Why leftovers are a kitchen saviour
Food shopping can be so expensive, especially if you're trying to eat healthily and have to regularly stock up on fruit and vegetables. But one way to make your money go further is to keep hold of any leftovers from meals and reuse them the next day in a different dish. Not only that, but leftovers can have a surprising array of health benefits according to scientists. So don't go chucking yesterday's supper in the bin just yet, it could lead to some interesting outcomes, according to the MailOnline.
Many people avoid large intakes of rice because of its calorie content. But by adding a few drops of coconut oil into the pan of boiling water and then chilling it in the fridge overnight, rice can contain up to 60 per cent fewer calories, potentially dropping from 130 calories per 100g to just 52. It's all down to the way starch in the rice changes when it is heated, then cooled.
Bone broth is the 'in thing' these days when it comes to nutrition. As well as being low calorie and tasty, it's believed to include ingredients that will make your skin glow. Bones from meat such as beef, lamb or chicken should be cooked with water and a little cider vinegar to help the process. Collagen from the bones turns into gelatin, which is easy to digest and excellent for the skin. Minerals and nutrients such as calcium, magnesium and cartilage also become easy to digest. The broth is thought to have benefits for bones, teeth and joints and help hair and fingernails to grow.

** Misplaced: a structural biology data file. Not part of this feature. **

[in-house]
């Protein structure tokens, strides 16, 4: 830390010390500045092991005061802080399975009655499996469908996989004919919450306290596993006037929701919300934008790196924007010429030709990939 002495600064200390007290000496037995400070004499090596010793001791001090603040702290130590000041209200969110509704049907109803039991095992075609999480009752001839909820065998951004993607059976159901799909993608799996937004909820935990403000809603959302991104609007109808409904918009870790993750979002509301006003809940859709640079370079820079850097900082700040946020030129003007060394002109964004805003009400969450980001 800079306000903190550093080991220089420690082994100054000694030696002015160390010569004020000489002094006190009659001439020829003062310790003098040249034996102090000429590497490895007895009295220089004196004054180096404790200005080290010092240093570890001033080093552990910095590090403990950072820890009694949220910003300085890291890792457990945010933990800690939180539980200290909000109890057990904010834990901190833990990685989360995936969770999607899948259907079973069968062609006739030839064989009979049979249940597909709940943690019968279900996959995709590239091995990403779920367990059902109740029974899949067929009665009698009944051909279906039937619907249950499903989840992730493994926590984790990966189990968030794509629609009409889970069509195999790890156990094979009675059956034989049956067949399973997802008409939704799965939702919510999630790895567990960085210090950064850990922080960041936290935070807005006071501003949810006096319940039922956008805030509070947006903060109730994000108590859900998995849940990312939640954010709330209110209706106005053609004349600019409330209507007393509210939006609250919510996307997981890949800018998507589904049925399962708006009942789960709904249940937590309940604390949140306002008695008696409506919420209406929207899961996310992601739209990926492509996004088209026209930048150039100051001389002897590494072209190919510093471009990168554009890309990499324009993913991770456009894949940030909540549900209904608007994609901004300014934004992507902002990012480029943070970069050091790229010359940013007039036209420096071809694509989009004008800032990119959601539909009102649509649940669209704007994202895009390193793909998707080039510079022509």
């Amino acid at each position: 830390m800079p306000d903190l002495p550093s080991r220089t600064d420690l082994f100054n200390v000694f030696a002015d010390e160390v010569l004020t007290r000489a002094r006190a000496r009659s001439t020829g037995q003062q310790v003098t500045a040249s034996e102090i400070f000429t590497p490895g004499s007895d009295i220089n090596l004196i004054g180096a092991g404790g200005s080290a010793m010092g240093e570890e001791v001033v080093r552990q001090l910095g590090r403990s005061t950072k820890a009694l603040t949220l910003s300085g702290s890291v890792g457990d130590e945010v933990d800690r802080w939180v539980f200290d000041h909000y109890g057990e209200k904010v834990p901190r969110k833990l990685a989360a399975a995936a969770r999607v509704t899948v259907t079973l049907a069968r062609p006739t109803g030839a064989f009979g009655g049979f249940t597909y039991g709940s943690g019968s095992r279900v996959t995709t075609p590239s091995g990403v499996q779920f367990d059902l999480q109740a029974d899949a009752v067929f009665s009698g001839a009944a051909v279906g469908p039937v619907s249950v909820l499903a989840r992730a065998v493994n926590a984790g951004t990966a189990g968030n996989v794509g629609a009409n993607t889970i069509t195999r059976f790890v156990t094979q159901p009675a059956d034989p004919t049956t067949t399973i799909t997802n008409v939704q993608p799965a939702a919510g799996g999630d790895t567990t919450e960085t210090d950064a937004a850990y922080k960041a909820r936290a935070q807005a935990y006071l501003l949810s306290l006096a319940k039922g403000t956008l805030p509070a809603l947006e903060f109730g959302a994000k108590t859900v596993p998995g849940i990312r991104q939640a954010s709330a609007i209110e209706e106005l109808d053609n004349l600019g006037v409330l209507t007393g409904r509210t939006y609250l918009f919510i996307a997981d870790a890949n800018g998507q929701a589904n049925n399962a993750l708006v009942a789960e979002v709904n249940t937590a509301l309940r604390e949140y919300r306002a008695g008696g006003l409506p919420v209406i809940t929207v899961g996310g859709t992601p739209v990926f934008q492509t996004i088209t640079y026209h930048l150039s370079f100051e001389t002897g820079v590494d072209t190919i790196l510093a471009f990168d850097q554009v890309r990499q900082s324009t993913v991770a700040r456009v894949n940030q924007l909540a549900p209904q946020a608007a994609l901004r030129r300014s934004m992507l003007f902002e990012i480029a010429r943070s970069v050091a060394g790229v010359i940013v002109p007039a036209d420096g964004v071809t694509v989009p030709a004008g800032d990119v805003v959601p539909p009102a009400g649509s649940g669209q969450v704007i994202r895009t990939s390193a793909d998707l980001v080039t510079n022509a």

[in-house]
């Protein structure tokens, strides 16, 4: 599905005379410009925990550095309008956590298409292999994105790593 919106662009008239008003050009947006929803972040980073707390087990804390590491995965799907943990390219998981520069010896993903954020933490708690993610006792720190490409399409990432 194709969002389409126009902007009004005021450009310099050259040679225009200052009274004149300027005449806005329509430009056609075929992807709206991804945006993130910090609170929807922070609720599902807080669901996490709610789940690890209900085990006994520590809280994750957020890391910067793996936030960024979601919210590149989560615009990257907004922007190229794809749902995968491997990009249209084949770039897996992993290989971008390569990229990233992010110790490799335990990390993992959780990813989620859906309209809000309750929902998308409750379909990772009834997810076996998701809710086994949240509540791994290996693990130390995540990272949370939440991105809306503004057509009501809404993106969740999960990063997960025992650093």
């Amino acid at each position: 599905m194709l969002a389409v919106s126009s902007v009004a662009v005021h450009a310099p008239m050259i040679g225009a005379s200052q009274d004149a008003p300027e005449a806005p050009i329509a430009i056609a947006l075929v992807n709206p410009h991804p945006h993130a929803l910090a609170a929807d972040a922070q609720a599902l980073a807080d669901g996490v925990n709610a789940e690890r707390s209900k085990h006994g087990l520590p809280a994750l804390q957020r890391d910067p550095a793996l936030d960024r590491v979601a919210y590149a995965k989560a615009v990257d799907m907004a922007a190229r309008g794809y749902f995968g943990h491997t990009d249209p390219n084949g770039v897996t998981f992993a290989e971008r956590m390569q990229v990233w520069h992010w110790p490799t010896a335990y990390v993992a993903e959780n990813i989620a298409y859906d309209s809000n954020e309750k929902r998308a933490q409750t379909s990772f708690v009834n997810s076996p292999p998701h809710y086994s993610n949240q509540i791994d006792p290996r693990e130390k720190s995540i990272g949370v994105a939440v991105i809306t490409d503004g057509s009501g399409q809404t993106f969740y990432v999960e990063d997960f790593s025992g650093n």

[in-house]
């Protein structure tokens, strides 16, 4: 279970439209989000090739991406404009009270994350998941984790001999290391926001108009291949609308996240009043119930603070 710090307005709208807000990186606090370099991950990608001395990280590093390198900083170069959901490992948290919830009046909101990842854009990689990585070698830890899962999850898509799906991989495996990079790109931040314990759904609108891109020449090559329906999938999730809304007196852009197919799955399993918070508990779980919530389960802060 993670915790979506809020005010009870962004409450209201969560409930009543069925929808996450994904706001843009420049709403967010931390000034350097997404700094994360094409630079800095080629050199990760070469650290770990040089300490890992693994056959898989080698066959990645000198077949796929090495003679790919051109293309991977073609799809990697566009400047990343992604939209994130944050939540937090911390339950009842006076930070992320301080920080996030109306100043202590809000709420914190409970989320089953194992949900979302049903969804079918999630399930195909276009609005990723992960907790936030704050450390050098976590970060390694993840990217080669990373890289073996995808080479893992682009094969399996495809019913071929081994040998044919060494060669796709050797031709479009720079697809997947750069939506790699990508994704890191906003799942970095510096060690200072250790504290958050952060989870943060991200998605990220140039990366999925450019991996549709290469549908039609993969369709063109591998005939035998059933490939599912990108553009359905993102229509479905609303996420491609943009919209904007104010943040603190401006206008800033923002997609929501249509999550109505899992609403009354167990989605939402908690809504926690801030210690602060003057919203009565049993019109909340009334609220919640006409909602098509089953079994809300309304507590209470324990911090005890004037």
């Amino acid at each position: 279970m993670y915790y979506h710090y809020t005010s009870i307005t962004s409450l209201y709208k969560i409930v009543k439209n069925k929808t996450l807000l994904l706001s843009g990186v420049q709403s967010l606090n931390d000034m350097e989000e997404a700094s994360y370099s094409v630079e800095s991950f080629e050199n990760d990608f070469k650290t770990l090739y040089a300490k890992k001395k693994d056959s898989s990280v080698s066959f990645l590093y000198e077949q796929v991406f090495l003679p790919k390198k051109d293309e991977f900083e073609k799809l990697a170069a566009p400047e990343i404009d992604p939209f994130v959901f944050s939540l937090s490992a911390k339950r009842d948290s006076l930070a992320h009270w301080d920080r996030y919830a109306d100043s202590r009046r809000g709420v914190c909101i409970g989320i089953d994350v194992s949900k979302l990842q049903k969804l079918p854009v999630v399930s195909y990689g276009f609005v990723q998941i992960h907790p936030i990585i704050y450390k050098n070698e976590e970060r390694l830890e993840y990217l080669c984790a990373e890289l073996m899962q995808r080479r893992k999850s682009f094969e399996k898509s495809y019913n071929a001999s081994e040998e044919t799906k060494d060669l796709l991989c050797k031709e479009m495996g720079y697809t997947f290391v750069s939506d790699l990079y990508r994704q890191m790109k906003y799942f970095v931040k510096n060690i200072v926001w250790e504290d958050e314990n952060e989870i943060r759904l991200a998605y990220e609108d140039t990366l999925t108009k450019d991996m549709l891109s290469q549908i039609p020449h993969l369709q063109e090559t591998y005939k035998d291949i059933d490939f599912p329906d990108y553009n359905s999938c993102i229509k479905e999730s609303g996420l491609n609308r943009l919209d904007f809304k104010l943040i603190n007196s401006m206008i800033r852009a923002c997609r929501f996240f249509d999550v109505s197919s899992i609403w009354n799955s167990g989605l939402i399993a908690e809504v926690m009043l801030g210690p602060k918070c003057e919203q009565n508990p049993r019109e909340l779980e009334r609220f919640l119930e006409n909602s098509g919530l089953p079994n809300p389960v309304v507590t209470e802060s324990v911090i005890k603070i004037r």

Once potatoes have cooled after cooking, it is believed that their starch levels increase. Research has discovered this starch has the same benefits as dietary fibre, which protects against colon cancer, increases the feeling of fullness and might even reduce fat storage. "When potatoes are cooled after heating, the starch molecules expand and crystallise," said food scientist Dr Sam Christie. "Once swallowed, this resistant starch is treated like fibre by the digestive system."
However it's important to remember that when reheating any leftovers, they should be cooked through thoroughly to avoid food poisoning. Ensuring it's over 60 degrees will mean any bacteria that have developed during the cooling process are killed. It's also key that you don't put large amounts of hot food straight into the fridge, as the temperature of it will go up. Ensure your fridge is under five degrees Celsius. Some organisms will actively grow at low temperatures, but salmonella and E.coli won’t grow below eight degrees.